I had some small nitpicks, but this review is already getting long, so I'll just tuck them under a hide tag, click here if you're interested:

As for critiques of the battle system, sometimes it can be hard to know what to do to break some opponents and you'll often have to trial-and-error your way. Luckily, zDS has added a very cool Status option that will tell you, without costing a turn, who you are fighting (and usually a small hint) as well as the option to tell you about any status ailments you currently have.

Something that I found a little confusing was, as the game goes on, it becomes harder and harder to inflict injuries on foes (which makes sense, otherwise you could shut them down too fast) but I always had trouble guessing how many times I'd need to hit them with any one technique to injure them. Like, how many times do I need to Legsweep this guy to take out his legs, and if I fail to do so fast enough does it reset? No idea. But this is a small nitpick because I can't really see an elegant way to solve it.

Another nitpick is with getting injuries yourself. While you cannot cure them aside from waiting for them to wear off, you do get Stance moves that will prevent them for a while. What was sometimes annoying is when these stances have run their course after a few turns, they will wear off right before the enemy's turn. I often like having Flower Stance to protect my legs, but it's possible for the stance to wear off, then the enemy can injure my legs before I can renew it, which can be a little frustrating.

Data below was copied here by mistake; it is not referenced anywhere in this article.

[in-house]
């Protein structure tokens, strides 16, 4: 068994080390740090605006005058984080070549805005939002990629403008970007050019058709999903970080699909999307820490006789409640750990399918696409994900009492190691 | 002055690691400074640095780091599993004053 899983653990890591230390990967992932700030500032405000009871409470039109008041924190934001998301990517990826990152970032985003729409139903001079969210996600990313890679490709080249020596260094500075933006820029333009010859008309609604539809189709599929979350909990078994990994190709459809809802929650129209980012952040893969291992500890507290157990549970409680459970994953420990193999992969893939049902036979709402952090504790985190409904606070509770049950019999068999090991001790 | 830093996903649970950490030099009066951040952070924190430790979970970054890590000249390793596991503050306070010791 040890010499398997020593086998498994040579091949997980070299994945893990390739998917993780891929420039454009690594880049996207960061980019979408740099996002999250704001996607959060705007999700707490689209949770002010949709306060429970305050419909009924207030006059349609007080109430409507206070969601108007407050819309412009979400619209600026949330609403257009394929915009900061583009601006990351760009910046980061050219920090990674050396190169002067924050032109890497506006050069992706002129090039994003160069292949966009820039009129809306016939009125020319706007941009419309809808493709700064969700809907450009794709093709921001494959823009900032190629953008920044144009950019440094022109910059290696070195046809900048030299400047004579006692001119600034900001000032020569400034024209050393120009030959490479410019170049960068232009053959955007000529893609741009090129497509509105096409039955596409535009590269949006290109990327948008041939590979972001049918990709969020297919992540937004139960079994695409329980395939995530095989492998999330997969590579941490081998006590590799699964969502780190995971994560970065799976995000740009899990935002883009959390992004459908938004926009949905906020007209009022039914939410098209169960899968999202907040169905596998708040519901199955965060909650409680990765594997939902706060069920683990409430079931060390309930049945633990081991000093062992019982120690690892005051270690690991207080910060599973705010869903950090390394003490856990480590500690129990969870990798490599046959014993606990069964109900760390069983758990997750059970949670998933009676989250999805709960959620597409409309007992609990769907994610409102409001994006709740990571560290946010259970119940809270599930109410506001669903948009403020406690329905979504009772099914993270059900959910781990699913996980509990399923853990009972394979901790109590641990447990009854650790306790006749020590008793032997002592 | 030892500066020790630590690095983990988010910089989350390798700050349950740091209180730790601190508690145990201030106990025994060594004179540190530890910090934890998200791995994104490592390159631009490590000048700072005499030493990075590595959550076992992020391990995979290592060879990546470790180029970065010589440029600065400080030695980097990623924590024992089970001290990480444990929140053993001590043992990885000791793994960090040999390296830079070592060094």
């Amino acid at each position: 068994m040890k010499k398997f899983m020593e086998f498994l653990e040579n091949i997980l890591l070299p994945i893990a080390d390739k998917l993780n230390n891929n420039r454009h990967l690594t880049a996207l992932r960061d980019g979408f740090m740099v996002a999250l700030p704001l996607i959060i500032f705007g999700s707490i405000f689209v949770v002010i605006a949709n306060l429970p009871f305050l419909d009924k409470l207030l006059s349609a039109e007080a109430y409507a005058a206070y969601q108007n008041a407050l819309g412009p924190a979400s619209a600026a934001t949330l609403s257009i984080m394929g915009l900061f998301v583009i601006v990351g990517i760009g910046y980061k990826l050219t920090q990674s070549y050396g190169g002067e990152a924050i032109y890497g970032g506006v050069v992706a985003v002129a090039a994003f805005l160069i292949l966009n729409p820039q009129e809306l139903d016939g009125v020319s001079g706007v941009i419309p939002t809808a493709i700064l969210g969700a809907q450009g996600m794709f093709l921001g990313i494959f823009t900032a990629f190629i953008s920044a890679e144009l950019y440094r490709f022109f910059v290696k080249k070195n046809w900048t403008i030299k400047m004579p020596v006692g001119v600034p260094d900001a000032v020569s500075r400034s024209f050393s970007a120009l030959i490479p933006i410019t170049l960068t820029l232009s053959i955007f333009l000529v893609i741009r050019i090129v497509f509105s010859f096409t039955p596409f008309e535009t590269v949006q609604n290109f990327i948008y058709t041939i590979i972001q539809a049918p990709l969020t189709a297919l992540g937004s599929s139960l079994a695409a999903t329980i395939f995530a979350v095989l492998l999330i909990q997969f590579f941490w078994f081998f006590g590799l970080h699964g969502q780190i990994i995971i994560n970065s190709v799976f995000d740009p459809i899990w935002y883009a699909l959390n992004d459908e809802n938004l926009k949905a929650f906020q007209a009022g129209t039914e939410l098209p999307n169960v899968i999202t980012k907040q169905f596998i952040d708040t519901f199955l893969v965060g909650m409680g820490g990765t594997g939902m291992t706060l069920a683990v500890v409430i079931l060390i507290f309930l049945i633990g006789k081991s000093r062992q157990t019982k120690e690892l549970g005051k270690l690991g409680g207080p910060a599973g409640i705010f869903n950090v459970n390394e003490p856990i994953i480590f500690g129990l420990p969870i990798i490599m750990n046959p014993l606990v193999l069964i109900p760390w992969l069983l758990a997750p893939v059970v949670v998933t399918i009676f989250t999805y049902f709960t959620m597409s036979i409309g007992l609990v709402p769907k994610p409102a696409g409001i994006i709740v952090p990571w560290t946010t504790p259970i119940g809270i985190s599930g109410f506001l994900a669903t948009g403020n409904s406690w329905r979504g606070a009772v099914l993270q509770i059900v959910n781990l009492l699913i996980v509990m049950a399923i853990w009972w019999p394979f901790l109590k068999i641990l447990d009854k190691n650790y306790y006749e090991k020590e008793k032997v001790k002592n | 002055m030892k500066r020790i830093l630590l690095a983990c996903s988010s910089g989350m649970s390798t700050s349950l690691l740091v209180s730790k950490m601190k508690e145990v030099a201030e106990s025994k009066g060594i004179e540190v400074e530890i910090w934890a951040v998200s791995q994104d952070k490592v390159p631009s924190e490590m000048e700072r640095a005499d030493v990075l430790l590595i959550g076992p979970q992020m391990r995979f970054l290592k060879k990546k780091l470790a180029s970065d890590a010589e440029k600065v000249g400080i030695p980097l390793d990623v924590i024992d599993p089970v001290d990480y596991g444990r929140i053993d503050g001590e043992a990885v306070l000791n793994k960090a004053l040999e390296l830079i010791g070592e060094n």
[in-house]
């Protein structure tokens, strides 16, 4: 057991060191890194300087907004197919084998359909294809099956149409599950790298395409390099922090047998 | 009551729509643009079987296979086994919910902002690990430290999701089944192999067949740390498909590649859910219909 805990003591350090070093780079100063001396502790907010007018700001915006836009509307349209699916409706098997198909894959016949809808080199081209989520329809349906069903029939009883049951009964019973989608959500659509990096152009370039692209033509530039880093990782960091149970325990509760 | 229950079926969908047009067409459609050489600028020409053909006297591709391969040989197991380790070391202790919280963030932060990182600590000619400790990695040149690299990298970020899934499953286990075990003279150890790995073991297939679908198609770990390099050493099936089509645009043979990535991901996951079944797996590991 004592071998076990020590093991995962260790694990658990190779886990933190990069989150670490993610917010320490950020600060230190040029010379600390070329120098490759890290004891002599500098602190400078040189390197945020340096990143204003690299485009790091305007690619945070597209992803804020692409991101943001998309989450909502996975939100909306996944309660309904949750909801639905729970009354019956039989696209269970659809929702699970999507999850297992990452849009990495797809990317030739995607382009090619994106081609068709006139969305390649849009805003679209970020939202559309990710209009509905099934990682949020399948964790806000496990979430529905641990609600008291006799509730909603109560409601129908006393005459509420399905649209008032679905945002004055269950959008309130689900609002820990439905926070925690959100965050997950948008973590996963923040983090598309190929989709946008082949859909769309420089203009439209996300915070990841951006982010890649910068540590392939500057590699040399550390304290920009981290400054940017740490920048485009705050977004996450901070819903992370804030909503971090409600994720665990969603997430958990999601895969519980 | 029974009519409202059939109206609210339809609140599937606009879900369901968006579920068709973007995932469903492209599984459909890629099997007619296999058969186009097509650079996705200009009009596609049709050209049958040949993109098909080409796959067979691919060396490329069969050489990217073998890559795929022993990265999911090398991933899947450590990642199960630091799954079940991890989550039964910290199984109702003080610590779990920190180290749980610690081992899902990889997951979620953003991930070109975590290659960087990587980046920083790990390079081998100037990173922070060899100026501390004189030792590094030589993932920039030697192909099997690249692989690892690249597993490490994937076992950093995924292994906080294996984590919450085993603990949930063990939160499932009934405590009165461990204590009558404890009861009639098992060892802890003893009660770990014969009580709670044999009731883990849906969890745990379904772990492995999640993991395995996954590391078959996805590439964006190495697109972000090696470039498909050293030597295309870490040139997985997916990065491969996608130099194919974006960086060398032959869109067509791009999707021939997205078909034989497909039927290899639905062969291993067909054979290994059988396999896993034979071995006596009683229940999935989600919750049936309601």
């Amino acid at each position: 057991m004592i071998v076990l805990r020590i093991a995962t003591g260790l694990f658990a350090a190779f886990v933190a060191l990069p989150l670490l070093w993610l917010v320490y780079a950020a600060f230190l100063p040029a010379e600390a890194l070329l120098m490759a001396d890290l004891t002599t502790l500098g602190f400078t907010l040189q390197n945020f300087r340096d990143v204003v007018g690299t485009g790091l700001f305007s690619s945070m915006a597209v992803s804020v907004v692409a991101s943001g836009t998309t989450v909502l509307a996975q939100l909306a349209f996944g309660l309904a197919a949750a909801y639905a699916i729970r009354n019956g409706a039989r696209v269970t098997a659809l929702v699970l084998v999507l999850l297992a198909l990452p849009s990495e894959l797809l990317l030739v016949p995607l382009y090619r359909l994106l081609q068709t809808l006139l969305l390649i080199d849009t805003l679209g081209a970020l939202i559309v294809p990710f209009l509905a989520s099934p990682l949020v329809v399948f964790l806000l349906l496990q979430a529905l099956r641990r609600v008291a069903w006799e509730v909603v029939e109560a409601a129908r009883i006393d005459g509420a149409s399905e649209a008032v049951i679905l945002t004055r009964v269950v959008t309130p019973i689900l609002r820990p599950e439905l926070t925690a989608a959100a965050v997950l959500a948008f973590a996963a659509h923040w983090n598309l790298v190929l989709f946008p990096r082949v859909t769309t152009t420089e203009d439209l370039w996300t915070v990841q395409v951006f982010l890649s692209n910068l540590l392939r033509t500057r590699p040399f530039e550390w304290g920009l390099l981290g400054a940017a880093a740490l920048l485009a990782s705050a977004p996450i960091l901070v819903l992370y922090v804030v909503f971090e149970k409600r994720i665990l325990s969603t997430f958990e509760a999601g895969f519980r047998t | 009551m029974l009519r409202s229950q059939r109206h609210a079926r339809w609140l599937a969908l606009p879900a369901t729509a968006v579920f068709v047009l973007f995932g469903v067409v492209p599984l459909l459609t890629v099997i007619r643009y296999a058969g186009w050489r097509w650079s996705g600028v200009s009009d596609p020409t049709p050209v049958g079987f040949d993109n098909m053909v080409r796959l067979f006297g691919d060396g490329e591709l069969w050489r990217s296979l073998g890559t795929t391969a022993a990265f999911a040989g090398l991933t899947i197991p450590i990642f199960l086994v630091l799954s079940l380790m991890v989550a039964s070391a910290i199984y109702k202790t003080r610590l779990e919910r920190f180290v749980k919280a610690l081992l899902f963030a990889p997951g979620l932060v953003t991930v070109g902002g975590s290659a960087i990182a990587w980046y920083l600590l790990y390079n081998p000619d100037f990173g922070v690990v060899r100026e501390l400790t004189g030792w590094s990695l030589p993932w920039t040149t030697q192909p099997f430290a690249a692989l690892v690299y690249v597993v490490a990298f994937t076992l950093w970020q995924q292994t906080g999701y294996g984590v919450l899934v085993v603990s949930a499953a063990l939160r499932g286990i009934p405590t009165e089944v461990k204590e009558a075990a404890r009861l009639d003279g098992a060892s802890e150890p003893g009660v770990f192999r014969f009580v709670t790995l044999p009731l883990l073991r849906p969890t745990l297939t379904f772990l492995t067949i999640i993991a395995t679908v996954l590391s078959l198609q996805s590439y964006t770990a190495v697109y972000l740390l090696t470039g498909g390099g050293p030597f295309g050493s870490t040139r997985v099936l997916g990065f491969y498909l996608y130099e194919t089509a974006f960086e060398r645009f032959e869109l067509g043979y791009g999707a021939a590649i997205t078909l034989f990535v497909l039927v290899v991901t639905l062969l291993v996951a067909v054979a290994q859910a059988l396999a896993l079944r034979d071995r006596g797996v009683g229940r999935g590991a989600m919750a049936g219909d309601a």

A similar frustration (that luckily rarely came up) was a sort of injury-loop that some hard foes could inflict, using a special move to injure you and then, the second the injury faded, they'd re-apply it before you can set up a Stance to prevent it (and you can't set up Stances to protect from injuries you already have).

I feel like both of these issues could be better solved if Stances and injuries wore off after the enemies turn, not yours. All in all, this is just a nitpick, and only occasionally gave me some frustration.

In conclusion, despite my small nitpicks, A Ghostly Rose is an overall very solid game experience. I really enjoyed my time with it and it's very clear that zDS has learned a lot from designing previous games and put a ton of love and care into making this one. Please give it a shot if you can, it's criminally underrated and deserves a ton more love! :DDD


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Wow, thank you for the very kind review! It is a great honor!

I agree with the nitpicks as well haha. I don't remember why I gave up on it, but the ailment ending before enemy turn was because I had the enemy attack data in the Troop event section rather than the Enemy data itself. That was to establish much more control. I probably could have found a solution for it, but for whatever reason I settled for it.

You're magical to me.
Ultimately it's a pretty small thing and doesn't ruin anything. Game's still great and I hope more people will check it out :DDD